Montana Treasures | The Helena Capital Rotunda Paintings

Four beautiful roundels adorn the interior of the Montana Capitol buildings elegant rotunda. Painted by the firm F. Pedretti’s Sons (who were responsible for many of the paintings in the Capitol) in 1902, each of the paintings depicts a characteristic “type” who played a role in Montana’s early development. They are: “The Indian Chief”, “The Trapper”, “The Prospector”, and “The Cowboy.”

Despite the fact that the roundels were supposed to celebrate themes of Montana’s history rather than individuals, three of the four paintings were based on real people.

Below, you can find links to more information about how each of these “types” contributed to the building of Montana. But first, who is missing from the Rotunda? What other “types” contributed their work, love, and lives to the region we now call Montana? There are many ways to answer that question, here are two:

Women. Women were always a vital force in the success of Montana and no story of the state is complete without acknowledging Montana’s remarkable women. (Though Jeannette Rankin does have a statue in both the Montana and U.S. Capitols, which is almost as good as a roundel).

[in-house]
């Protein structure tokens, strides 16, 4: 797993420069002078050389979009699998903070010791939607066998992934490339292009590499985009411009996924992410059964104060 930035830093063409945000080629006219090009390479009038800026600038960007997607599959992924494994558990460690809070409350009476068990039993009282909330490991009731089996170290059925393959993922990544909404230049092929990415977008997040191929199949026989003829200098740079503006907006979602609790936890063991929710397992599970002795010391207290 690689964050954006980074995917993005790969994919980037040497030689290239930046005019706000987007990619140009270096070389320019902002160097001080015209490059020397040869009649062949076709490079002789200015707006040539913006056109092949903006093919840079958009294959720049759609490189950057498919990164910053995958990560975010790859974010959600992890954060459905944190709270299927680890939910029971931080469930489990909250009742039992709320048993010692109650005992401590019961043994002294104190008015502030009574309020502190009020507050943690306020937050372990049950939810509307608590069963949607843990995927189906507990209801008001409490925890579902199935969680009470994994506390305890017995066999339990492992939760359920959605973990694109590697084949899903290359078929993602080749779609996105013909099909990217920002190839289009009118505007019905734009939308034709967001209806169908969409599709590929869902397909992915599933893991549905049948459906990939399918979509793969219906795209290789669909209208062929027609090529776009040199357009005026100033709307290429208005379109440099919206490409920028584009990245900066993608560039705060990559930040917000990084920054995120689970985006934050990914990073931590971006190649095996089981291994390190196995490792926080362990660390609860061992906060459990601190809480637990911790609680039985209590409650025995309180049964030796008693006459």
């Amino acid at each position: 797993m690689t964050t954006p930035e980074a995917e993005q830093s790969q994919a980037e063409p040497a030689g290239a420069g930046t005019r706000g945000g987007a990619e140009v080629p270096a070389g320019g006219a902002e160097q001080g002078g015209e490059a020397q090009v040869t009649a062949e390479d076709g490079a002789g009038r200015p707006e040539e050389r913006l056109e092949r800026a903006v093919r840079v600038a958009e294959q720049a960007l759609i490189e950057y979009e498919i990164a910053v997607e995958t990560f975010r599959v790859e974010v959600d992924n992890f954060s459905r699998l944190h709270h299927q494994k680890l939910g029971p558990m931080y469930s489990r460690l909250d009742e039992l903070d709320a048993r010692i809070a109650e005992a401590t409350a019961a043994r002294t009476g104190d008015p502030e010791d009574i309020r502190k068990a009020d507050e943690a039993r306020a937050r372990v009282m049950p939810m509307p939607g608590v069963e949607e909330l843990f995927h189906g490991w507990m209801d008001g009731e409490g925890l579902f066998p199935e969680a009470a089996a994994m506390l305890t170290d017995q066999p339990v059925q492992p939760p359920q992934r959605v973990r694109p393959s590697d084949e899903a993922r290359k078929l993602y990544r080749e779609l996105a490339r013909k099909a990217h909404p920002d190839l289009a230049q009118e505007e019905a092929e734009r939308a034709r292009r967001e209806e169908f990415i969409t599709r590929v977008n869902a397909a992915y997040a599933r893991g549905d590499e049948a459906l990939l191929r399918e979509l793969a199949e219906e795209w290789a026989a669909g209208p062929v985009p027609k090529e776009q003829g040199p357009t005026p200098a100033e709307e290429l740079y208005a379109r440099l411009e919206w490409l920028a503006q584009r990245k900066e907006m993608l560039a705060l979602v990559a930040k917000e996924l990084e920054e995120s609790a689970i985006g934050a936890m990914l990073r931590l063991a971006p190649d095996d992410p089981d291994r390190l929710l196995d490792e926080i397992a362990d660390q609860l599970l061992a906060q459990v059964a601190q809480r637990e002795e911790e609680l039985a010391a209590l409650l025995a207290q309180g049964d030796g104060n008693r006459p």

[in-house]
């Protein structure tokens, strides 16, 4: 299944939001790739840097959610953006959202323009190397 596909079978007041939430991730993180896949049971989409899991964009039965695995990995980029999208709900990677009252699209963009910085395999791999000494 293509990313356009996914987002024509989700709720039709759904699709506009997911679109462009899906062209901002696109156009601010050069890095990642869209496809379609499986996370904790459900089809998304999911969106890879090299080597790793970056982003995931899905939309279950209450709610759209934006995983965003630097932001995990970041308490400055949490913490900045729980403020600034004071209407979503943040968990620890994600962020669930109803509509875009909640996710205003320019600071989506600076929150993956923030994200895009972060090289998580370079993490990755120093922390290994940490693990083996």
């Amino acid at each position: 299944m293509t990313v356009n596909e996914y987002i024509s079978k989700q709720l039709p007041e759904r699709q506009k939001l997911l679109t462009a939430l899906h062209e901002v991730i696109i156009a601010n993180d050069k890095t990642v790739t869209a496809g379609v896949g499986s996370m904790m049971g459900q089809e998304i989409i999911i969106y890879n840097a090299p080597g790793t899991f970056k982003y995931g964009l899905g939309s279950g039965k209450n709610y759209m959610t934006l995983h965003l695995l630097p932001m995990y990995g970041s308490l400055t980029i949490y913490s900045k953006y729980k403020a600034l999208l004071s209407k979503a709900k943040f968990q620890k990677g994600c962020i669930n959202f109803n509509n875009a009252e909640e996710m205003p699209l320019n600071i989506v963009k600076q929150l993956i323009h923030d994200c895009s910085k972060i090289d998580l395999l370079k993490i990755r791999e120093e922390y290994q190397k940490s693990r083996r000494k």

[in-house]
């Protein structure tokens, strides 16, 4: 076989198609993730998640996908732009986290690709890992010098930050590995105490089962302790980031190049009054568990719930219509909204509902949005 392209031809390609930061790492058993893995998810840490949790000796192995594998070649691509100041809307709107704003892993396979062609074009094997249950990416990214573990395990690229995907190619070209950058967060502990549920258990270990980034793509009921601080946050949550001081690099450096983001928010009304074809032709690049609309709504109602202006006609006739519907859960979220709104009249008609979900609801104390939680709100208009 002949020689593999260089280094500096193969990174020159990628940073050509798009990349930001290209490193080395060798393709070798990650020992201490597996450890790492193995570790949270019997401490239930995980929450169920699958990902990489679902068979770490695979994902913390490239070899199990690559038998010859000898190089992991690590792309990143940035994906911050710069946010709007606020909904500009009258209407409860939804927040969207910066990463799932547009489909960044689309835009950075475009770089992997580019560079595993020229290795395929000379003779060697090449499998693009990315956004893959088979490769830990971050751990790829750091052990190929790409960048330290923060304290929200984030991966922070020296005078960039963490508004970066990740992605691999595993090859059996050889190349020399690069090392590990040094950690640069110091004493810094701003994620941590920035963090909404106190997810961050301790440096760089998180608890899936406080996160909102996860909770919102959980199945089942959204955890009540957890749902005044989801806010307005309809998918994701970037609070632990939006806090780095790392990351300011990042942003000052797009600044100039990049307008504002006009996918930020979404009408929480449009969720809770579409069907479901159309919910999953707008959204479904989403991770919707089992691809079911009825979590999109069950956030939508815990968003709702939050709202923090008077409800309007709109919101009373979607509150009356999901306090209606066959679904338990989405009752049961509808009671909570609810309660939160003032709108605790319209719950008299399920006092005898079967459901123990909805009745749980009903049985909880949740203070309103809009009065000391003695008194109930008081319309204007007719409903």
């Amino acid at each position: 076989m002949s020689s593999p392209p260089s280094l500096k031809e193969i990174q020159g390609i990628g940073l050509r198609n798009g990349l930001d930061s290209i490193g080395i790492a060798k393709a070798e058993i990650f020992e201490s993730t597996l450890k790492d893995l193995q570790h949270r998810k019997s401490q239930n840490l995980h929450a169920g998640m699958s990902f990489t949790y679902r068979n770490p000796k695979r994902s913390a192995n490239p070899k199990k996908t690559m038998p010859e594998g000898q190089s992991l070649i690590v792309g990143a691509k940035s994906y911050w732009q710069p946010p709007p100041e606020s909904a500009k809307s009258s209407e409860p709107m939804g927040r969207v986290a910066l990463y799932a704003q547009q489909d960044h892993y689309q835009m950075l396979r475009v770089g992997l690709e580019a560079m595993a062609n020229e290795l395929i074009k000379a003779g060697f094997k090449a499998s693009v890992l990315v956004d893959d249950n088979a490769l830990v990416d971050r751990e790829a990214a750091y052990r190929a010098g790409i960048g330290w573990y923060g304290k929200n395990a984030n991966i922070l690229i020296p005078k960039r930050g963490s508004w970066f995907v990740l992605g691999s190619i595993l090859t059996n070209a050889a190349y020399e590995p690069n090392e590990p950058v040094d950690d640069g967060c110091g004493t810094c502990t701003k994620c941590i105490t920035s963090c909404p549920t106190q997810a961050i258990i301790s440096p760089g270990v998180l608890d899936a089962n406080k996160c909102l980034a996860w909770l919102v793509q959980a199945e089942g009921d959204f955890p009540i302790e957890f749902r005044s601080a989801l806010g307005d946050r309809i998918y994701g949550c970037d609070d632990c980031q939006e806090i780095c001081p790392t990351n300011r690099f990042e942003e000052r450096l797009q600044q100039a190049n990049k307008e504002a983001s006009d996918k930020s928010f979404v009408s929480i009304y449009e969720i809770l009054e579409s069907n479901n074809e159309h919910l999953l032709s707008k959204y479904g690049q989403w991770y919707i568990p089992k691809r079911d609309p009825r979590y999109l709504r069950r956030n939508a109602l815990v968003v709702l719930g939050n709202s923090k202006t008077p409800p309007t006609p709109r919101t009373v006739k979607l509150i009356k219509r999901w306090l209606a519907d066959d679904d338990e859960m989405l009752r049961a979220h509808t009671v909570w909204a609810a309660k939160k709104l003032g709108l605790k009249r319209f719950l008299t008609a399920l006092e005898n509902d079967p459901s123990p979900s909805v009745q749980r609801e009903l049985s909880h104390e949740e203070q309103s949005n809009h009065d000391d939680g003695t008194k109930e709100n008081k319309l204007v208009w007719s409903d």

Immigrant Laborers, and especially Chinese Laborers. The story of Montana is a story of hard work, and the romantic, individual portraits don’t quite capture the backbreaking work of the poor laborers (many of the them recent immigrants) who dug the mines, tilled the fields, and built the railroads. As we’ve pointed out before, the railroad was essential to the development of Montana, and Chinese laborers were essential to the building of the railroad.

Who else? What other groups do you think should be celebrated for the building and continued flourishing of Montana?

“The Indian Chief” depicts the legendary Chief Charlo (1830-1910) who led the Salish people following his father’s death in 1870.

Native Americans have lived in the area we now call Montana for around 2000 years. Today twelve tribes call the state home.

Mountain Man Jim Bridger (1804-1881), after who the Bridger Mountains are named, gazes out of “The Trapper.”

Trappers were essential to the opening of Montana to Euro-Americans in the early 1800s and bringing Montana into the global economy.

“The Prospector” celebrates Henry Finnis Edgar (1826–1910), one of the six men who discovered gold in Alder Gulch in 1863.

From Bannack to Alder Gulch to Helena to Butte, the state as we know it today was shaped and defined by mining.

Only “The Cowboy” is nameless though, unsurprisingly, the painters turned to the magnificent work of Charlie Russell for inspiration.

Ranching and farming defines the state as much as anything today, from the endless grain fields of the east to the distinctive beaver slide hay stacks of the Big Hole.

Images from the Montana Historical Society.